The neuropeptide Y system: Pathophysiological and therapeutic implications in obesity and cancer
The neuropeptide Y (NPY) system - comprising of neuropeptide Y, peptide YY, pancreatic polypeptide and the corresponding Y receptors through which they act (Y1, Y2, Y4, Y5 and y6) - is well known for its role in the regulation of energy homeostasis and associated processes. Dysfunctions of the system have been implicated in human diseases such as obesity and cancer, raising the possibility that correction of the system may provide therapeutic benefits for these diseases. In addition to the regulation of appetite and satiety that has attracted most attention during the past years, insight has also been gained into the critical role of NPY in the control of energy expenditure, oxidative fuel selection and bone metabolism. Studies using conditional knockout models further shed light on the central versus peripheral, and hypothalamic versus extra-hypothalamic mechanisms of these regulatory effects of NPY. Moreover, a role of NPY family peptides and Y receptors in modulating the growth of tumours has emerged. These findings provide the basis for novel NPY system-targeted strategies to treat obesity as well as cancer. Such strategies include modifying both sides of the energy balance equation - energy intake versus energy expenditure - to achieve a greater weight/fat loss by particularly modulating peripheral Y receptor(s) to ameliorate metabolic conditions without interfering with central functions of Y receptors. In addition, targeting multiple Y receptors and/or multiple systems involved in the regulation of energy balance will have greater beneficial effects. However, long-term interference with the NPY system to target obesity or cancer related aspects needs to consider potential side effects on bone health.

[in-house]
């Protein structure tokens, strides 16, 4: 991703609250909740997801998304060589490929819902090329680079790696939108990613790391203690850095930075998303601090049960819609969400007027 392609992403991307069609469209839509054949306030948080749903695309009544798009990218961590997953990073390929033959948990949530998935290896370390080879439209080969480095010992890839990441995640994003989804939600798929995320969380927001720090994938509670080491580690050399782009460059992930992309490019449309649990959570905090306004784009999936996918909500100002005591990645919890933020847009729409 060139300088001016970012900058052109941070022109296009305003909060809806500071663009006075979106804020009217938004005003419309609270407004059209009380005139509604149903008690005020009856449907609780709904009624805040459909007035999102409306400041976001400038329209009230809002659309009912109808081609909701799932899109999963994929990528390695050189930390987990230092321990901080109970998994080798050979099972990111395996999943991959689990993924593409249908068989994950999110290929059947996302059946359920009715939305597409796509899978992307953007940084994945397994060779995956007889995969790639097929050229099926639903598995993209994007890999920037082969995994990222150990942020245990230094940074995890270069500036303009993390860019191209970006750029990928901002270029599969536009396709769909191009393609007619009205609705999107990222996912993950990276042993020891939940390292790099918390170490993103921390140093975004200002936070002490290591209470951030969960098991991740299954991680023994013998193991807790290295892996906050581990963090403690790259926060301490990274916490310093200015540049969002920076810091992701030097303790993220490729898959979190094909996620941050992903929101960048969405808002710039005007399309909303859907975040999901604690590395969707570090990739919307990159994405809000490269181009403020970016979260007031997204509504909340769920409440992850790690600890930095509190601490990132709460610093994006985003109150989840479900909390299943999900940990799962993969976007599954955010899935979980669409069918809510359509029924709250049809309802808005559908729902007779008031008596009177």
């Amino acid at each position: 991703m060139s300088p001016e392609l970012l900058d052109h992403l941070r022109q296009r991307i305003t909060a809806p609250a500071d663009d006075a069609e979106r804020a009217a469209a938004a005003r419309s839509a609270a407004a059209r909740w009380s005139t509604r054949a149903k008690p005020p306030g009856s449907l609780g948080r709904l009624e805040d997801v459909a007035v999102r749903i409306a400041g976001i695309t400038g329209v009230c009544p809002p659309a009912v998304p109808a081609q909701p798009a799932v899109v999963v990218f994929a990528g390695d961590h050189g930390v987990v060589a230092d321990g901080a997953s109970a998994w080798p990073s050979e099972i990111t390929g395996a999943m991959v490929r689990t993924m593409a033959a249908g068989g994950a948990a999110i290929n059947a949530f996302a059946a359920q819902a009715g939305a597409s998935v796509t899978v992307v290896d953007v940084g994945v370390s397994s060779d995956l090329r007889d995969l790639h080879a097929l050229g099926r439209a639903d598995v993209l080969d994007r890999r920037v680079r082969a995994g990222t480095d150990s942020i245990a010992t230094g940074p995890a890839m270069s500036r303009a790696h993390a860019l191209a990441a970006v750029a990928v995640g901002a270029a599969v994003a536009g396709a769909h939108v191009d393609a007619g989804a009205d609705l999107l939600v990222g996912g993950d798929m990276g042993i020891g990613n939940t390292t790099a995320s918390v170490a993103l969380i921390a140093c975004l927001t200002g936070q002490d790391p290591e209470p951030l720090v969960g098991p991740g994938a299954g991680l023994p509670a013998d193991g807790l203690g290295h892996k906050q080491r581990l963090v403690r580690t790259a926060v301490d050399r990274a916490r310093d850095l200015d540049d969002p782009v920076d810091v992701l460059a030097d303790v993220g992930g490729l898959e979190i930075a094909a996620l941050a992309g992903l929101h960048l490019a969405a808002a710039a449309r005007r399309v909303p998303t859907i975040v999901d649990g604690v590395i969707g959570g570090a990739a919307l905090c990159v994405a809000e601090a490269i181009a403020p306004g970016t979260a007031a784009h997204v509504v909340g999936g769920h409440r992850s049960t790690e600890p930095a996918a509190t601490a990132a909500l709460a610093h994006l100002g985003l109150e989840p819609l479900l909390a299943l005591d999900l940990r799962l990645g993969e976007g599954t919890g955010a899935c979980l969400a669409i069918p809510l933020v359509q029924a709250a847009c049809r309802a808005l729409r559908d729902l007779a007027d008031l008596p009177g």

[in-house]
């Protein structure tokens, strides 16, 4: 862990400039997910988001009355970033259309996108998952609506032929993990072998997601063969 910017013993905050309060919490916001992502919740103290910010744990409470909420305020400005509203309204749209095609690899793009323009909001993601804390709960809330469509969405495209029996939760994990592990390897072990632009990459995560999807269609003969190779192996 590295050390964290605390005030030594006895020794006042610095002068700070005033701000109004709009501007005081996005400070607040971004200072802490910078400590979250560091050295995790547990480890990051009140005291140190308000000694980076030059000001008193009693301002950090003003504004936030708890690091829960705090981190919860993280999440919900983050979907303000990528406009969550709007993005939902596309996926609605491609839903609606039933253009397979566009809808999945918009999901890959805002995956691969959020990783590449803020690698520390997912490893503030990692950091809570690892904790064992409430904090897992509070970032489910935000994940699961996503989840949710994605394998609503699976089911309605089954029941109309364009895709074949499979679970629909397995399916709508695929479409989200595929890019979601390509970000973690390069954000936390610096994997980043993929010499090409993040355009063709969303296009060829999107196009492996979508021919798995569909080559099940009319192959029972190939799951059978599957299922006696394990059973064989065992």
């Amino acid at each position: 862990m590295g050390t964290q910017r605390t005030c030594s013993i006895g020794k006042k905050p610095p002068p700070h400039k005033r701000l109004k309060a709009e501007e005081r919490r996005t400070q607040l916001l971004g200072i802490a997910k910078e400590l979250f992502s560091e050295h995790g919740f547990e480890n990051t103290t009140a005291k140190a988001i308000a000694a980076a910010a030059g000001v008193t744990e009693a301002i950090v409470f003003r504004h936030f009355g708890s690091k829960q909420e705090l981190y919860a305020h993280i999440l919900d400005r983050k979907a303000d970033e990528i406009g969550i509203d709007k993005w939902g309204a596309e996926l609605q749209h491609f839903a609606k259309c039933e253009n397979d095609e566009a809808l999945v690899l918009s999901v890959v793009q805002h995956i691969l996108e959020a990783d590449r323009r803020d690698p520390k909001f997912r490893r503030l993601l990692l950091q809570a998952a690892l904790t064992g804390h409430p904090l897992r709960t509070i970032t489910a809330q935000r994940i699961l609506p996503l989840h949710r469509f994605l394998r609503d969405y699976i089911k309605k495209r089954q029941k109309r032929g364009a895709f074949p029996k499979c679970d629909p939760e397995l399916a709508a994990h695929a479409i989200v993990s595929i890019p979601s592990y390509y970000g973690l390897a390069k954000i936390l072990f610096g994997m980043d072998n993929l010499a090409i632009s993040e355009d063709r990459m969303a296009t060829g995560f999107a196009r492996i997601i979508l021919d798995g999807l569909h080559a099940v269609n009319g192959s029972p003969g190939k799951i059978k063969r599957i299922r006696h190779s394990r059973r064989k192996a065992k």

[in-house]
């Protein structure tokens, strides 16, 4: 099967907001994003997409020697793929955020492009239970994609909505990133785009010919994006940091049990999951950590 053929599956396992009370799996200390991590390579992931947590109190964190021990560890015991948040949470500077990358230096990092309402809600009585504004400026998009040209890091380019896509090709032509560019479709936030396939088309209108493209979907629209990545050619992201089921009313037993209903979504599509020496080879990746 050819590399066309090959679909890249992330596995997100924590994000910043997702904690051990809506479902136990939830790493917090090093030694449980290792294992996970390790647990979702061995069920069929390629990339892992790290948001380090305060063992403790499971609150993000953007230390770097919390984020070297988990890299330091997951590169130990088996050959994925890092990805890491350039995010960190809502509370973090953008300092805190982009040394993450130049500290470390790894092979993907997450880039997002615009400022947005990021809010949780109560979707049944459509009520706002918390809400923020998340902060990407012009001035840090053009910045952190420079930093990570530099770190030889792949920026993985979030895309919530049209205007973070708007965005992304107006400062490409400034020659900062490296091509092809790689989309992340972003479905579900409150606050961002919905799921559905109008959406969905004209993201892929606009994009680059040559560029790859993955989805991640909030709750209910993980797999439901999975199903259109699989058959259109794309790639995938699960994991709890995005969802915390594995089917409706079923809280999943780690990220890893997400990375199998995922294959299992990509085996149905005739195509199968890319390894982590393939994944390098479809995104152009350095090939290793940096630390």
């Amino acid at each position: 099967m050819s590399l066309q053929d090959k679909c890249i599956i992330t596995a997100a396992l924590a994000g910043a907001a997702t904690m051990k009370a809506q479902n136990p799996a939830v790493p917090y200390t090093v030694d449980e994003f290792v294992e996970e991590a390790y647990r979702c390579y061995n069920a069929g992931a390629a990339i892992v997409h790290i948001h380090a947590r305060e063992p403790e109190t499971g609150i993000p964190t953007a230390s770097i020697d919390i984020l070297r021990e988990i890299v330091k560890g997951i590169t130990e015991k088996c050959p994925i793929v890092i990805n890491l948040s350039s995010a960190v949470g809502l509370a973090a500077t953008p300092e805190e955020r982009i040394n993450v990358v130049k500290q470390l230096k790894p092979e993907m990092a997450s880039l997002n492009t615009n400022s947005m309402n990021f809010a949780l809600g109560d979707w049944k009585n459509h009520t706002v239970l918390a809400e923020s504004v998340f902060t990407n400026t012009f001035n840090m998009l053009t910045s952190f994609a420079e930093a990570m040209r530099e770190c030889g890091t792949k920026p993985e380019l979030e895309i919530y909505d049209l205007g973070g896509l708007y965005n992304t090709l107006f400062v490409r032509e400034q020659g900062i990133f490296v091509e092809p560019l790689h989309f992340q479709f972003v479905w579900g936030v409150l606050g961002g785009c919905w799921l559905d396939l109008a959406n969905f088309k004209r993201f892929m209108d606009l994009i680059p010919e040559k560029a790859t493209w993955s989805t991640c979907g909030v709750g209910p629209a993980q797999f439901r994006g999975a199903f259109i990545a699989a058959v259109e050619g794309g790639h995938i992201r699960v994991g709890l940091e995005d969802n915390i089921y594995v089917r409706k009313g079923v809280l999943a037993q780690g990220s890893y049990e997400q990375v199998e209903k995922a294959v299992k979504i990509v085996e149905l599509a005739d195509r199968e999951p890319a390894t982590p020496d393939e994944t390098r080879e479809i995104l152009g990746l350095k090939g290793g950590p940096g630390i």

|Authors||Zhang, L.; Bijker, M.; Herzog, H.|
|Responsible Garvan Author|
|Publisher Name||PHARMACOLOGY & THERAPEUTICS|
|DOI||S0163-7258(11)00077-5 [pii] 10.1016/j.pharmthera.2011.03.011|
|URL link to publisher's version||http://www.ncbi.nlm.nih.gov/entrez/query.fcgi?cmd=Retrieve&db=PubMed&dopt=Citation&list_uids=21439311|
|OpenAccess link to author's accepted manuscript version||https://publications.gimr.garvan.org.au/open-access/10970|